Lemonade, popcorn and T-shirts will be offered separately in the lobby. From the Associated Press:
The federal appeals court in Atlanta issued an order allowing the high-profile arguments over the federal health care overhaul to be recorded so they can be sold to the public.
A three-judge panel of the 11th Circuit Court of Appeals issued a ruling Tuesday that suspends a ban on audio devices in the courtroom for the June 8 oral arguments.
A court memo says officials plan to sell CDs of the recordings for $26. Electronic devices for the general public are still banned.
Many sports fans have noted the failure of metro Atlanta politicians to jump into the effort to keep the Thrashers and professional hockey in Atlanta. But in an interview with Denis O’Hayer of WABE (90.1FM), sports economist J.C. Bradbury of Kennesaw State University said disappointed hockey fans can blame the Gwinnett Braves:
”It’s fair to say that the politicians were being smart. In an age where we’re cutting the HOPE scholarship, jumping behind, supporting a hockey team, isn’t the thing you want to do when you’re an elected official…..
“You saw what happened up in Gwinnett County, with all the subsidy money going to the Gwinnett Braves. Soon after the economy tanked, all of the sudden – even though the stadium wasn’t the cause of all the problems in Gwinnett – people associated with it took a lot of the blame. I think that’s why politicians were steering very clear from this.”
Later this week, Ralph Reed and his Faith and Family Coalition will host a gathering of most of the GOP presidential field. Which has prompted the New York Times to study the revival of Reed’s career.
The piece closes with a hint that the former chairman of the state GOP might try for public office again:
Mr. Reed has aspirations. Together, fiscal and social conservatives make up 35 percent to 45 percent of the electorate, he said, and in five years he hopes to have three or four million of them enrolled as dues-paying members of his coalition, able to place 10 trained volunteers in every precinct.
Beyond that, he said, “I certainly haven’t ruled out ever again running for office.”
A pause, then another laugh, “Although it seems that I have a better gift for helping elect others rather than myself.”
Also not by coincidence, the Washington Post today has a piece on a book by Lisa Baron, who served as Reed’s press secretary during his 2006 run for lieutenant governor in Georgia. She dubs herself a “press tart” – with all the term implies.
The two worked side by side for years, but parted soon after his failed campaign and revelations that [Jack] Abramoff paid Reed more $4 million in casino money: “He had skated too close to the moral line he pretended to walk, and he had tripped.”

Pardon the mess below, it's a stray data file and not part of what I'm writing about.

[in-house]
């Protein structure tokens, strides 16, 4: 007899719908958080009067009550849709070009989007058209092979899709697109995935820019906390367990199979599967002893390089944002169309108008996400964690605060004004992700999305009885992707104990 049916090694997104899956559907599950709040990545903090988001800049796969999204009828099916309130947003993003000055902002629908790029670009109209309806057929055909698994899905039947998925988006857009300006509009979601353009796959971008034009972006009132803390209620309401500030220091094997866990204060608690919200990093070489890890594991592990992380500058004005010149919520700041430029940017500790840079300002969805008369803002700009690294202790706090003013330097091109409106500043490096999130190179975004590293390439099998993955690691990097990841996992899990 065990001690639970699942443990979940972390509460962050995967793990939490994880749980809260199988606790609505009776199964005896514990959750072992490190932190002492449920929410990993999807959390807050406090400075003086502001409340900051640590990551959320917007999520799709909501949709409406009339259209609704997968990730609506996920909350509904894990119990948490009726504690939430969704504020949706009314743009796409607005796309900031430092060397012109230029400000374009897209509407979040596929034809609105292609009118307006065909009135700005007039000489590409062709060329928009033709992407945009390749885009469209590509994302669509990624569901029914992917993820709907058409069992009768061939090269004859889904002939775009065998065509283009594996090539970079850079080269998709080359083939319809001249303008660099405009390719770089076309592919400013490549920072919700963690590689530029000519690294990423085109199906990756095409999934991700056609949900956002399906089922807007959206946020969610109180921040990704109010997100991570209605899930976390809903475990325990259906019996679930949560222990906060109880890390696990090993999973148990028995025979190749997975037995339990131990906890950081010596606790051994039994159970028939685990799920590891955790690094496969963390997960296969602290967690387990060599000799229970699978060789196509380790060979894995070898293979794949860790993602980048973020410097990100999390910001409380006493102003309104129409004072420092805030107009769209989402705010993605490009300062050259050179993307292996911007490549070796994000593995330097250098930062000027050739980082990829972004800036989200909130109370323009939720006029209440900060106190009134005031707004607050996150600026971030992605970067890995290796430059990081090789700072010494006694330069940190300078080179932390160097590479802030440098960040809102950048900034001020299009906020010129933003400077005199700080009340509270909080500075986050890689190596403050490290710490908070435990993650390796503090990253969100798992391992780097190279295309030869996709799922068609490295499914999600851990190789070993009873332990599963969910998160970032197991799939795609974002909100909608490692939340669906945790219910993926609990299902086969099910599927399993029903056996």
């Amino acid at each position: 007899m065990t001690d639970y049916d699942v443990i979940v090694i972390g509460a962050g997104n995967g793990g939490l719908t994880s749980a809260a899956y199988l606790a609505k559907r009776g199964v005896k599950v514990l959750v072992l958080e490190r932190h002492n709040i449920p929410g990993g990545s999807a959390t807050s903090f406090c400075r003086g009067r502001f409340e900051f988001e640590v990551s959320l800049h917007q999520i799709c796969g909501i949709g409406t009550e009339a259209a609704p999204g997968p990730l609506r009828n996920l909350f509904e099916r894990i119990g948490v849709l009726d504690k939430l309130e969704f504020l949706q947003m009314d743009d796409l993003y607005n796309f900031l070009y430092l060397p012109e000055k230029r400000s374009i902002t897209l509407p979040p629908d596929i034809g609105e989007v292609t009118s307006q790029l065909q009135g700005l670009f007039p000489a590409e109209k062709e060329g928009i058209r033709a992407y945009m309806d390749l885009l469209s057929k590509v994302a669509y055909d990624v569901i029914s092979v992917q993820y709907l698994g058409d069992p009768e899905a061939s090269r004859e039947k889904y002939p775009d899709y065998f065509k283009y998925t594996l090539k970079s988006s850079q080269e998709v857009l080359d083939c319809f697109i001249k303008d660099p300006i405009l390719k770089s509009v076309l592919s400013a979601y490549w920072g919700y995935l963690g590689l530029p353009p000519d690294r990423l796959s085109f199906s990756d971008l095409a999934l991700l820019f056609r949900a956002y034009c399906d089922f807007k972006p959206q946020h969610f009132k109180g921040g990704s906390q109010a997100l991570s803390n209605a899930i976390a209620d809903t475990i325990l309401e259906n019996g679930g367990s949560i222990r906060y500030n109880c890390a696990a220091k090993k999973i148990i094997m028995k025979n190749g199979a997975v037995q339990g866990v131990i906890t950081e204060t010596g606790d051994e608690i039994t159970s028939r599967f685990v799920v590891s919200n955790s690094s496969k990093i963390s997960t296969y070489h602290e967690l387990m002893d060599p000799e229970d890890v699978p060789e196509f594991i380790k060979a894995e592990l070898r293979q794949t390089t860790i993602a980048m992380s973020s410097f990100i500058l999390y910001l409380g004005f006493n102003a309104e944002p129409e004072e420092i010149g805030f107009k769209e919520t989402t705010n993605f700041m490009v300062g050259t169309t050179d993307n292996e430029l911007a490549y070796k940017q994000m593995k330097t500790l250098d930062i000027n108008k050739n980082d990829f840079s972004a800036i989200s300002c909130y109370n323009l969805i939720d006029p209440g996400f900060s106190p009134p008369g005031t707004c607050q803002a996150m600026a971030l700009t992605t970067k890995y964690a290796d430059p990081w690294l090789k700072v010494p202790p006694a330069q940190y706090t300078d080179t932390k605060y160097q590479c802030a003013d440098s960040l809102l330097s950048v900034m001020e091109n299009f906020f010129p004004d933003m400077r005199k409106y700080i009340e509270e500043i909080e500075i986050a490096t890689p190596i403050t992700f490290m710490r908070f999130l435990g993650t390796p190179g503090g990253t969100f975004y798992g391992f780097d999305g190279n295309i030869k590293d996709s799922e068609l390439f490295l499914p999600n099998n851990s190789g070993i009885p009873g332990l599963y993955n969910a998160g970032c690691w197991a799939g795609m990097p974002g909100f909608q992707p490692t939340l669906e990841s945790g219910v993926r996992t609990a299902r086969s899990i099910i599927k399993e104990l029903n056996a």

Looks like no more politics for Baron, who’s married to a doctor in Atlanta and works as a writer. Fleischer and Whitman didn’t return calls for comment, but Reed remains a fan.
“Lisa was a valued employee and an outstanding member of our team, especially in her skillful handling of the press,” he told us Tuesday in an e-mail. “As a struggling author myself, I wish her luck. I have not read the book, but I hope Lisa enjoys great success.”
If you’re Secretary of State Brian Kemp, and you have the power to set the date for the 2012 presidential primary in Georgia, you’re paying very close attention to this piece in The Hill:
Sen. Jim DeMint (R-S.C.) says he is considering running for president after frustrated conservative activists have pleaded with him to run.
DeMint told The Hill that he has discussed a White House bid with his wife and will pray on the question out of respect for his supporters across the country….
The second-term senator would have the inside track to win South Carolina, a key early state in the nomination process. Since 1980, every Republican who has triumphed in the Palmetto State has gone on to capture the GOP presidential nomination.
A DeMint candidacy might force other presidential candidates to concede South Carolina to the senator and skip the state entirely. Which would create an opening for another Deep South state to step prominently into the mix.
Georgia Republicans continue to feel a mite Macbeth-ish when it comes to their support for Paul Ryan’s plan to shift Medicare to a voucher program. They’ve waded in too deep to think about going back. From The Hill:
Even as newly emboldened Democrats hopeful of retaking the House intensify their criticism, there seems to be little appetite or inclination among Republicans for modifying their approach — even if that approach ends up carrying electoral costs.
“To back away from this or to get skittish for fear of losing a few seats or even the majority would be pretty darn irresponsible,” Rep. Phil Gingrey (R-Ga.) [said].
The state Democratic party has decided on a theme for its June 25 Jefferson-Jackson fund-raising dinner at the Georgia World Congress Center. The affair will honor U.S. Rep. John Lewis and the 50th anniversary of the Freedom Riders.
The AJC’s Politifact Georgia today takes a look at a claim by Gwinnett County Commission Chairman Charlotte Nash that her county’s water use has dropped by 18 percent since 2006.
- By Jim Galloway, Political Insider